Andre Dubus (Duh-BYOOSE, rhymes with moose). Born to a Cajun Irish-Catholic family in Lake Charles, Louisiana in 1936, he attended parochial schools and nearby McNeese State College. Inspired by Hemingway, Chekhov and Cheever, he later graduated from the MFA program at the Iowa Writers' Workshop under the tutelage of Richard Yates.
Mr. Dubus's personal life was often difficult: three wives; six children; a daughter was raped as a young woman, which inspired in him a paranoia that caused him to carry a revolver everywhere they went until he almost shot a man in a drunken argument with his son outside a bar; an auto accident crushed his legs in 1986, when he stopped to help some stranded motorists at the side of the road and a car ran over him; he battled clinical depression as a result of the accident and spent the remainder of his life in a wheelchair. The mounting medical bills, threatening a landslide, led his friends Kirk Vonnegut and John Updike to host a literary benefit in his honor. Even after all of this, his friends claim to have never known a kinder, gentler man. He died of a heart attack in Haverhill, Massachusetts, in 1999.
Mr. Dubus's life seemed to devolve into a series of tragedies but he never stopped writing. And, my lord, what beautiful writing, what gorgeous, sharply drawn stories. There is not an extraneous syllable anywhere to be found. He wrote about ordinary people and their ordinary lives. He wrote of loneliness, pain, violence, courage and redemption. He once told an interviewer "I think honest writers write about what bothers them." Dubus' characters are multi-dimensional, satisfyingly complex; and he seems to regard them with a tolerant affection, as if none are truly beyond hope. I believe the thing I appreciate the most about his fiction is that it is rarely sentimental.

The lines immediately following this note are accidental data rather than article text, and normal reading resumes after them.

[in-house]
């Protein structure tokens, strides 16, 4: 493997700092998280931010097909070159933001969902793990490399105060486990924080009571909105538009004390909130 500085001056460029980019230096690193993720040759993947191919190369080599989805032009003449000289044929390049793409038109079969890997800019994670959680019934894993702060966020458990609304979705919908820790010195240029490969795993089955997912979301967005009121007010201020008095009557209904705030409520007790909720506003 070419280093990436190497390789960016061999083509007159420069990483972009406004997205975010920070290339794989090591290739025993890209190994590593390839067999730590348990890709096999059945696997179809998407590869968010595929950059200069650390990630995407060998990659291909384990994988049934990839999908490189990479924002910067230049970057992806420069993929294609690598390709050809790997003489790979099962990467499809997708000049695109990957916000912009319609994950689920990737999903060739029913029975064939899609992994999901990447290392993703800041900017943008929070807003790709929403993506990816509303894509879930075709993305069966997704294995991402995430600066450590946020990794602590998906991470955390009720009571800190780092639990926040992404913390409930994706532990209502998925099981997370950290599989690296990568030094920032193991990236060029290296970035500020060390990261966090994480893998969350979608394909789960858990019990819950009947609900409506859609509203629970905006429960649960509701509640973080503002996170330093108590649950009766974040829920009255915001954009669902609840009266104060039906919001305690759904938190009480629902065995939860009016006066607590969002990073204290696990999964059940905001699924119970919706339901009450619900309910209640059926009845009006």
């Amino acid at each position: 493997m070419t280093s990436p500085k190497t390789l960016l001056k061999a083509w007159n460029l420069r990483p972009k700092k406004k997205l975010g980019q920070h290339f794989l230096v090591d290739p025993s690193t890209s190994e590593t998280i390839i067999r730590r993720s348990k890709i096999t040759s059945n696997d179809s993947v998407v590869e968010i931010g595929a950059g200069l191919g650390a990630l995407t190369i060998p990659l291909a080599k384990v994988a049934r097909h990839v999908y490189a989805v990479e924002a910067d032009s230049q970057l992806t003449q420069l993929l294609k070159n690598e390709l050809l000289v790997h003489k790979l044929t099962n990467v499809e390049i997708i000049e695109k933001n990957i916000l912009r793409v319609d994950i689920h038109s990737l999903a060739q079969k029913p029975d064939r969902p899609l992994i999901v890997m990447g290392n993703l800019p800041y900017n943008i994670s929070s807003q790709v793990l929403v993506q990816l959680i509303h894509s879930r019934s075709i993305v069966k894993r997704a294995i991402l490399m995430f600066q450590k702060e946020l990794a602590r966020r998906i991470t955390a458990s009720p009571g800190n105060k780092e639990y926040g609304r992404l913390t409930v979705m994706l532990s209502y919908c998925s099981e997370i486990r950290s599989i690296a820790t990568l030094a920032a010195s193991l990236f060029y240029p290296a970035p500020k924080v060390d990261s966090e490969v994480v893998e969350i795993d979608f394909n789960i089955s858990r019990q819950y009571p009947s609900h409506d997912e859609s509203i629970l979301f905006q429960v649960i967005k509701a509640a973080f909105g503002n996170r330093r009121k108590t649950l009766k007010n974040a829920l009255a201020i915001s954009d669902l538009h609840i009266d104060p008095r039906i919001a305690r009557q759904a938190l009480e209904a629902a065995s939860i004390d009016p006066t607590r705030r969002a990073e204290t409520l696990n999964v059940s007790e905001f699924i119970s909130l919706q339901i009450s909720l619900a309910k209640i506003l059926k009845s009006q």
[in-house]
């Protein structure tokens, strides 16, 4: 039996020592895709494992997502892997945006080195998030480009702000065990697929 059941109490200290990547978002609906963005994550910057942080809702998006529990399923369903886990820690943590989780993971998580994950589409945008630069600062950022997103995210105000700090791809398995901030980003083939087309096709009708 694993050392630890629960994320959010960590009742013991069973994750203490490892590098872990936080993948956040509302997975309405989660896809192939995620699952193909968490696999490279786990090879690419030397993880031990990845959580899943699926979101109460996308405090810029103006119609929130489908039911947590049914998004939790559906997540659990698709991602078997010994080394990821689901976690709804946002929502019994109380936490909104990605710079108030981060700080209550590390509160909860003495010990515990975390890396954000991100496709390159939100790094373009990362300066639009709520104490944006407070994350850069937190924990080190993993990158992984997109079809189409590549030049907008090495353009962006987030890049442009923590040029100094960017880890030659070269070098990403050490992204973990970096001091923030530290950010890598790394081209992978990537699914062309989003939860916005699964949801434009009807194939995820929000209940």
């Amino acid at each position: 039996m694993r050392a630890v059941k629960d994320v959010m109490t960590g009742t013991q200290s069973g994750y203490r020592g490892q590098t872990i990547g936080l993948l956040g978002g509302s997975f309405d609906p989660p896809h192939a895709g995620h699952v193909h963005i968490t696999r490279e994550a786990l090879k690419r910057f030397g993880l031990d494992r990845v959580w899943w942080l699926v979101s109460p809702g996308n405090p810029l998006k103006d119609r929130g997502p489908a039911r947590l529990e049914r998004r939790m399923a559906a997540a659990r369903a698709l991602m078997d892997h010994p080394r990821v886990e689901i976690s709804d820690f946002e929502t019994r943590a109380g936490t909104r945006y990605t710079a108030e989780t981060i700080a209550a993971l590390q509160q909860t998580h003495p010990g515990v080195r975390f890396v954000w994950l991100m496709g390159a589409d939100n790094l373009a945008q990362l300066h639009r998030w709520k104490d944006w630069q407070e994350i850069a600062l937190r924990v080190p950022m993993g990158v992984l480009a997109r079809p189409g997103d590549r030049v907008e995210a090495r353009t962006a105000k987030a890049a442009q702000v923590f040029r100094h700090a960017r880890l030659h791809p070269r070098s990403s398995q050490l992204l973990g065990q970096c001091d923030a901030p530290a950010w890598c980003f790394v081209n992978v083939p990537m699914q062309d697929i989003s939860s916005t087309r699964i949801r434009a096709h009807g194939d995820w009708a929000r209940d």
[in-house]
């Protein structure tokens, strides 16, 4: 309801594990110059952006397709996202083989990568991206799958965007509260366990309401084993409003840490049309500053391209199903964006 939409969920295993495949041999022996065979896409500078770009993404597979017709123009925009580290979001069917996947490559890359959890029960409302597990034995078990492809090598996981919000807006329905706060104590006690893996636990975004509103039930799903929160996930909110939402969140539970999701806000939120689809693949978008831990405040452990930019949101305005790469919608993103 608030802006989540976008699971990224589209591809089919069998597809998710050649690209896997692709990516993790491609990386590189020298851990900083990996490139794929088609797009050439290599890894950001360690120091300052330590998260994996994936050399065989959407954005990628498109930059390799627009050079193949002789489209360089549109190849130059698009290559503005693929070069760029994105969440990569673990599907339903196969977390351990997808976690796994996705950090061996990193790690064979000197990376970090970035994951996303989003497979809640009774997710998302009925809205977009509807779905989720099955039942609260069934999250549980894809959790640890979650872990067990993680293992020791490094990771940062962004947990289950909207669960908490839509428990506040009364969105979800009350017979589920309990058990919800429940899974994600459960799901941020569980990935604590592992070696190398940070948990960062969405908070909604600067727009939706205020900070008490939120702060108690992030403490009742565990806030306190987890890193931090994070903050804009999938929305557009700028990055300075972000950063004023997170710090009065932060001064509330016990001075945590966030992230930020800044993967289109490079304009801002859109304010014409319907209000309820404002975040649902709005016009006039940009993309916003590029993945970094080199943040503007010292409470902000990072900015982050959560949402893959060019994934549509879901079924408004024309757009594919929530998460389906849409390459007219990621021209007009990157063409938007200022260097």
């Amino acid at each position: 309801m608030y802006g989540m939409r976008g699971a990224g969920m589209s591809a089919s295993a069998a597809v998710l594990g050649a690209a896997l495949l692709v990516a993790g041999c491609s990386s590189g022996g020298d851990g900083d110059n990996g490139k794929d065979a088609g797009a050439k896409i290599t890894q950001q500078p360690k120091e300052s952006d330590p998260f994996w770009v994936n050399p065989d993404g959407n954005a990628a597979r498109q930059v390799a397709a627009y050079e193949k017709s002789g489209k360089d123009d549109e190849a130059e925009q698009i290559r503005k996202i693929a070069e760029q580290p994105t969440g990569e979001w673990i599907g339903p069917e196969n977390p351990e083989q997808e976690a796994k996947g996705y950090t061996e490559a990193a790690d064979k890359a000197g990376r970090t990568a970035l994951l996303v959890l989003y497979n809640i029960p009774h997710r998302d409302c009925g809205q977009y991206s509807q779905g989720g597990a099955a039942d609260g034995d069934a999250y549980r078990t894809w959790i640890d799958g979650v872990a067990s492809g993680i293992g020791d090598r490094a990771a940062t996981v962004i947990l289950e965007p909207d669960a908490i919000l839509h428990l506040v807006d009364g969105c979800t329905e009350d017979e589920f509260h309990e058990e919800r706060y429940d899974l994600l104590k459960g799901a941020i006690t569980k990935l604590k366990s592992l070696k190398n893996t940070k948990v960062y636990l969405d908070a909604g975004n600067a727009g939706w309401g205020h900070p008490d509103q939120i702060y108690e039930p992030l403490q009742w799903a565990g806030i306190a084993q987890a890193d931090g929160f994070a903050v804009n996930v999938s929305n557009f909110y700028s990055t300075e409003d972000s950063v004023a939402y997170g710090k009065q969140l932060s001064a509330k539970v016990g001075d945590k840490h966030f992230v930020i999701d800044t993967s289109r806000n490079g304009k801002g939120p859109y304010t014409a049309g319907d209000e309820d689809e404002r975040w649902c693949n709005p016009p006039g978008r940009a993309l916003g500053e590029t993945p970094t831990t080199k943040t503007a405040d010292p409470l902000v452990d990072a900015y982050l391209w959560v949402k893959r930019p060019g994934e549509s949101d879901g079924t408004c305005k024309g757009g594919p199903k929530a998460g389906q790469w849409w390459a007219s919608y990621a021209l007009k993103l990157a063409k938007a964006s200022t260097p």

Mr. Dubus wrote one novel but considered himself to be mainly a writer of short fiction. His stories appeared in the most prestigious literary journals, such as Ploughshares, and magazines like The New Yorker. It is because of his devotion to the short story form that he is largely unknown to the general public; he was a writer's writer. He won the PEN/Malamud Award, Rea Award for the Short Story, the Jean Stein Award from the American Academy of Arts and Letters, and nominations for a National Book Critics Circle Award and a Pulitzer Prize. For a complete list of works look here.
His papers are archived at McNeese and Xavier Universities in Louisiana. His works have been translated to the big screen, the best known of which is probably In The Bedroom, which won several awards for its all-star cast, including Sissy Spacek and Marisa Tomei.
Andre Dubus III is also an accomplished writer. His novel The House of Sand and Fog was nominated for the National Book Award and was made into an Academy Award-nominated film.
Our story today is "The Fat Girl," from Adultery and Other Choices.